True Devotion to Mary– by Saint Louis Marie Grignion de Montfort, 1673- 1716, is considered to be the greatest single book on the Blessed Virgin Mary ever written. It is a spiritual classic that shows the way to Jesus Christ through the Blessed Virgin Mary. This book sums up the entire Christian life, through a way of holiness that is short, easy, secure, and perfect—a way of life chosen by Our Lord Himself. The wonderful spiritual effects which this devotion brings about in a person’s life are explained in this inspiring book, and leave the reader with no doubt that this devotion provides both the key to sanctity and to salvation. Saint Louis Marie prophesied that this treatise would be taught by the apostles of the last days.
Father Faber, the first English translator of True Devotion in the Preface wrote the following:
“There are few men in the eighteenth century who have more strongly upon them the marks of the man of Providence than this Elias-like missionary of the Holy Ghost and of Mary. His entire life was such an exhibition of the holy folly of the Cross, that his biographers unite in always classing him with Saint Simon Salo and Saint Philip Neri. Clement XI made him a missionary apostolic in France in order that he might spend his life in fighting against Jansenism. Since the time of Apostolic Epistles it would be hard to find words that burn so marvelously as the twelve pages of his prayer for the Missionaries of the Holy Ghost to which I earnestly refer all those who find it hard to keep up under their numberless trials the first fires of the love of souls.
He was at once persecuted and venerated everywhere. His amount of work, like that of Saint Anthony of Padua, is incredible, and indeed, inexplicable. He wrote some spiritual treatises, which have already had a remarkable influence on the Church during the few years they have been known, and bid fair to have a much wider influence in years to come. His preaching, his writing, and his conversation were all impregnated with prophecy and with anticipations of the later ages of the Church. He came forward like another Saint Vincent Ferrer, as if in the days bordering on the Last Judgment, and proclaimed that he brought an authentic message from God about the greater honor and wider knowledge and more prominent love of His Blessed Mother, and her connection with the second advent of her Son. He founded two religious congregations: one of men and one of women, which have been quite extraordinarily successful. He died at the age of forty-three in 1716, after only sixteen years of priesthood.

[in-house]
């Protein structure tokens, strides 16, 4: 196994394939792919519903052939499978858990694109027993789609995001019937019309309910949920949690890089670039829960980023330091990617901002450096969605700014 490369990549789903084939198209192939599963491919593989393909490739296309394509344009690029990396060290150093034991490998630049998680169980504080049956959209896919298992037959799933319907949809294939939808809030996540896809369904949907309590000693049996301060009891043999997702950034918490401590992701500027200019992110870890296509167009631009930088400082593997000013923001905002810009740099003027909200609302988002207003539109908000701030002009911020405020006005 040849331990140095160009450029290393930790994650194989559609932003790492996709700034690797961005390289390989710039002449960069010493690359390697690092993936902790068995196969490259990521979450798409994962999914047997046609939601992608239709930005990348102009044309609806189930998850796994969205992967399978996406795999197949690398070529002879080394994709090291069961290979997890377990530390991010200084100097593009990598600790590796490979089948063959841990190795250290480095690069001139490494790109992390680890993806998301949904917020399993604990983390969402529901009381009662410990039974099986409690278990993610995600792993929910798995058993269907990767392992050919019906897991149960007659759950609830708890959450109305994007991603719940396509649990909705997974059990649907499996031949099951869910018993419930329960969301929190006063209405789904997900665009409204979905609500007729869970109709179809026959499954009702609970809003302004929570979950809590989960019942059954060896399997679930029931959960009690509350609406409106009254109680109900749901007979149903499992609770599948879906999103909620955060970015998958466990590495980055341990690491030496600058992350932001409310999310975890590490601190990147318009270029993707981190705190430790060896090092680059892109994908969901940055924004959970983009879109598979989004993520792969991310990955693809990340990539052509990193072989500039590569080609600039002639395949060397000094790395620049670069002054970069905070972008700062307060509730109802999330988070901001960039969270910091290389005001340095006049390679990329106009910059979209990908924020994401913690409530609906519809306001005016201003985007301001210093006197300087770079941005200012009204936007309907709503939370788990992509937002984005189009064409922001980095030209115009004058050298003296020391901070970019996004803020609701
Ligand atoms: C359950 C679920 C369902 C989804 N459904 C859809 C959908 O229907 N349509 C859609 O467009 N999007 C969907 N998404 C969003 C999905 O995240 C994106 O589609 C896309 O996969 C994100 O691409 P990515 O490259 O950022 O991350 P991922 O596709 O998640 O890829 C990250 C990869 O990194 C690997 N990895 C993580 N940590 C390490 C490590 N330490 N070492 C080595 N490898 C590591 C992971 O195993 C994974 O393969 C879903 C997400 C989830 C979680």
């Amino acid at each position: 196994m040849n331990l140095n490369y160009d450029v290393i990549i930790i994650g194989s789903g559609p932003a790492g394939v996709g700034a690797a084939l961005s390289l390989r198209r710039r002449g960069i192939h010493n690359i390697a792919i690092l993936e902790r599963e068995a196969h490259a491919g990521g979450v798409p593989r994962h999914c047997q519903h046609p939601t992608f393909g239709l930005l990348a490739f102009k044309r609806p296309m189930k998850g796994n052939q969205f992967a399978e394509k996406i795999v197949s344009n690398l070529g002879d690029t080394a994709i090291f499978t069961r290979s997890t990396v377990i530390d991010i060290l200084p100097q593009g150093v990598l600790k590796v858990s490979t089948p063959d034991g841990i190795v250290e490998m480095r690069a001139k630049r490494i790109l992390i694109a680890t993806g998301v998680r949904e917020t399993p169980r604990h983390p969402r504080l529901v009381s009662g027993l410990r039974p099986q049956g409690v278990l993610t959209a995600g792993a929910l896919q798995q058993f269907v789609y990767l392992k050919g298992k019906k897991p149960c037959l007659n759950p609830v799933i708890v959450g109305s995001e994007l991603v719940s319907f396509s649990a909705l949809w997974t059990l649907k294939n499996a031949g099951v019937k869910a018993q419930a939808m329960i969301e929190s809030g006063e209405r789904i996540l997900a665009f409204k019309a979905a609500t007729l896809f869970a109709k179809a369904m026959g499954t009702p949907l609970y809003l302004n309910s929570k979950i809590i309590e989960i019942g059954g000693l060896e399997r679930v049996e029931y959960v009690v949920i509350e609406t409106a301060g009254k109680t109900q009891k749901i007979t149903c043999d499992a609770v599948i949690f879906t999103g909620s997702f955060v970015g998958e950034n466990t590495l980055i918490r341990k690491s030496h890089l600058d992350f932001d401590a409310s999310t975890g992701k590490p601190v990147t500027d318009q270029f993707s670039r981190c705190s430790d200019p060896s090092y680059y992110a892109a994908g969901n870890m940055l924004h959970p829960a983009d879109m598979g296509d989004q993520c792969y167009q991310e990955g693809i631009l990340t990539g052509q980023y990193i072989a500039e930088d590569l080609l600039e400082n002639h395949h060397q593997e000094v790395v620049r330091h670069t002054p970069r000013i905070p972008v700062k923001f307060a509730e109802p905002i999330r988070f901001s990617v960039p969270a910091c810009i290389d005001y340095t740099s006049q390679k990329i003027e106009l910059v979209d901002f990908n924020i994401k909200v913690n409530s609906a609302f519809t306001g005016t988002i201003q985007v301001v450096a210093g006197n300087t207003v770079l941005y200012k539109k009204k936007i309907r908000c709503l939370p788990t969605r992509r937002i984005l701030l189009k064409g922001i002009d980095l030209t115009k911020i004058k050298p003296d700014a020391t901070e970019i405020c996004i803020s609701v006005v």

It was on the 12th of May, 1853, that the decree was pronounced at Rome declaring his writings to be exempt from all error, which could bar his canonization. In this very treatise on the true devotion to Our Blessed Lady, he has recorded this prophecy: 'I clearly foresee that raging brutes will come in fury to tear with their diabolical teeth this little writing and him whom the Holy Ghost had made use of to write; or at least to envelop it in the silence of a coffer, in order that it may not appear.' Nevertheless, he prophesied both its appearance and its success. All this was fulfilled to the letter. When Saint Louis Marie died in 1716, the treatise remained hidden until it was found by accident by one of the priests of his congregation in 1842. The existing superior was able to attest that the handwriting was that of the venerable founder. The autograph was sent to Rome to be examined in the process of canonization.
All those who are likely to read this book love God, and lament that they do not love Him more; all desire something for His glory– the spread of some good work, the success of some devotion, the coming of some good time. One man has been striving for years to overcome a particular fault, and has not succeeded. Another mourns, and almost wonders while he mourns, that so few of his relations and friends have been converted to the Faith. One grieves that he had not devotion enough; another that he has a cross to carry which seems peculiarly impossible cross to him; while a third has domestic troubles and family unhappiness which feel almost incompatible with his salvation; and for all these things prayer appears to bring so little remedy.